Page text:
Fall hiking in the parks #5 – October 28, 2016

CLEAR CREEK

It is a beautiful time of year to get out and explore the trails at Clear Creek Metro Park. The park offers many hiking opportunities. As there are a number of interconnecting trails, it is a good idea to grab a park map before you start your hike. They are available at the bulletin boards in the parking lots. Hiking up and down the hills can make you thirsty even on a cool day, so bring water along too.

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Hemlock Trail by Kye Feasel

My favorite trails are the Hemlock and Fern trails. You can access them from the Fern Parking Lot. Head east on the Creekside Meadows Trail. This trail goes along the creek and the road and provides some nice views of the creek. The trail will go off to the left and cross the road to the Hemlock trailhead.

The lower part of the Hemlock Trail follows a narrow stream. There are some really nice sandstone formations along this portion. Once the trail starts to climb up the hill you will notice more and more fall color. The trail provides colorful maples, hickories, sassafras and sourwood.

You will notice that there are still a lot of green trees along the trail. Some of these are evergreen but many are oaks. They are usually the last to show their fall color. There are plenty of acorns here at Clear Creek this fall. If you find some on the ground that are already sprouting they will be a species of white oak. Red oak acorns won’t sprout until spring. This is why they make good stored food for birds and mammals.

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Cicada holes by Marcey Shafer

The Hemlock Trail can be challenging but, as you hike along, don’t forget to take some time to notice all the colors around you. As you start up the last climb on the trail you may notice a lot of dime-sized holes in the ground. Each of these holes is where one of many 17-year cicadas emerged this June. Eventually the holes will fill back in with soil.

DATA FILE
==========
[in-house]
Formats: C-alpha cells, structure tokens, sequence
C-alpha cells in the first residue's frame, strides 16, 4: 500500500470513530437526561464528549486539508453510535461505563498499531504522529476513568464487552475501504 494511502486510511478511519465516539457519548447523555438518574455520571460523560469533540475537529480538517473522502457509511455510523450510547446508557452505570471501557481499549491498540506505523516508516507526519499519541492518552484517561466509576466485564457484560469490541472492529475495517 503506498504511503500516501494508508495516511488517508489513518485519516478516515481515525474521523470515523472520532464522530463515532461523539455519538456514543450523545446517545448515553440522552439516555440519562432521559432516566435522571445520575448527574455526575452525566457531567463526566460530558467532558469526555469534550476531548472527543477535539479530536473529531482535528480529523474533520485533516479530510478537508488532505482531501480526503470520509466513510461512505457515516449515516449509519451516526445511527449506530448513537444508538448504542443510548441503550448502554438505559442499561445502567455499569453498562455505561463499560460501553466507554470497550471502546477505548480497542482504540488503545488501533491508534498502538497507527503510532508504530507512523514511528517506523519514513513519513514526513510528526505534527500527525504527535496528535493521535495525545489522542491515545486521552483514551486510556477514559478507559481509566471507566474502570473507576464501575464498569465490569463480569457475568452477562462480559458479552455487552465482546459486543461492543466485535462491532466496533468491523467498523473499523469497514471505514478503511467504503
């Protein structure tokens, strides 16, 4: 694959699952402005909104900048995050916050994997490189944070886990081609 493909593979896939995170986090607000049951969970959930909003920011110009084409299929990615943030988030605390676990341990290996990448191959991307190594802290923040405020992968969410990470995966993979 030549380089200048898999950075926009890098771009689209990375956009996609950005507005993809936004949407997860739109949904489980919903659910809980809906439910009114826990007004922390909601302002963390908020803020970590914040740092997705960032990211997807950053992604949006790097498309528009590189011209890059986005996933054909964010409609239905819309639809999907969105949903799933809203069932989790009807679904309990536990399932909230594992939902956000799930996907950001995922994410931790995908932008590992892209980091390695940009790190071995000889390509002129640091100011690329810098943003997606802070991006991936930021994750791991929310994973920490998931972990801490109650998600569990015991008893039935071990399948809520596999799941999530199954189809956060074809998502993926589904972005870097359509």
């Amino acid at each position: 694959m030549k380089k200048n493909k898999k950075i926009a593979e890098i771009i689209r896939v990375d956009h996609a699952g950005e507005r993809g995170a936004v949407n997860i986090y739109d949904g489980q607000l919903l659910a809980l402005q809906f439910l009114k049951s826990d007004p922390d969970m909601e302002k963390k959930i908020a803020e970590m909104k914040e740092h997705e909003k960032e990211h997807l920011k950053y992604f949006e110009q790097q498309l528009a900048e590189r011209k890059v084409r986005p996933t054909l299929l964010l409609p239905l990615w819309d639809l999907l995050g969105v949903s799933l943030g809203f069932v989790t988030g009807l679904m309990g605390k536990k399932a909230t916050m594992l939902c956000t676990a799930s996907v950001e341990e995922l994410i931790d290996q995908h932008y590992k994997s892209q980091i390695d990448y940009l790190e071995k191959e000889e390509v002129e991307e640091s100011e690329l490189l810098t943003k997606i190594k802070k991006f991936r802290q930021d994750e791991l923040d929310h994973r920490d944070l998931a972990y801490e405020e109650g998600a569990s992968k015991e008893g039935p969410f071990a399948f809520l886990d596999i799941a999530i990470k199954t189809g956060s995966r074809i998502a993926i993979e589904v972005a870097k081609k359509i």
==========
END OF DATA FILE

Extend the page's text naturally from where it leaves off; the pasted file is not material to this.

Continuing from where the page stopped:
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Holly by Marcey Shafer

When you come to the end of the Hemlock Trail the Fern Trail will be in front of you. If you turn left you will head through a lovely hemlock grove on your way back down to the Fern Parking Lot. If you have the energy, I recommend turning right and heading to the top of the trail. Go left at the junction with the Cemetery Ridge Trail so that you stay on the Fern Trail. The meadows at the top of the trail give you an opportunity to see the purplish color of the dogwood trees and the bright red of the winged-sumac. You may even spot an American holly with bright red berries on it. If you are really lucky you may see a buck moth before you head back into the woods. Buck moths are beautiful members of the giant silkworm family. The best time to see them is on sunny October afternoons.

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Witch hazel flowers by Annette Boose
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Fall color on Clear Creek by Kerry Dunn

This trail will take you back into the forest, follow the ridge for a short way, then head downhill. Take a right at the end of the loop and head back to the parking lot. Toward the bottom you may notice a shrub with greenish flowers on it. This is witch hazel. It is generally our latest blooming native plant and a sign that winter is on the way. It is blooming a bit early this year.

This hike will be two to three miles depending on which portion of the Fern Trail you choose. If you want to hike a shorter distance you can see many of the same features on the Lake Trail, accessed from the Barnebey-Hambleton area. You can access the Tulip Tree and Prairie Warbler trails here too, which are a little less rugged. But no matter which trail you choose, Clear Creek is the place to experience autumn.

If you are looking for a challenge, join us at 9:00 am on Saturday, November 5th for All Trails in a Day and hike 14 miles on every trail in the park! Light refreshments will be served at the shelter after the hike.

(By Marcey Shafer, Naturalist at Clear Creek Metro Park)

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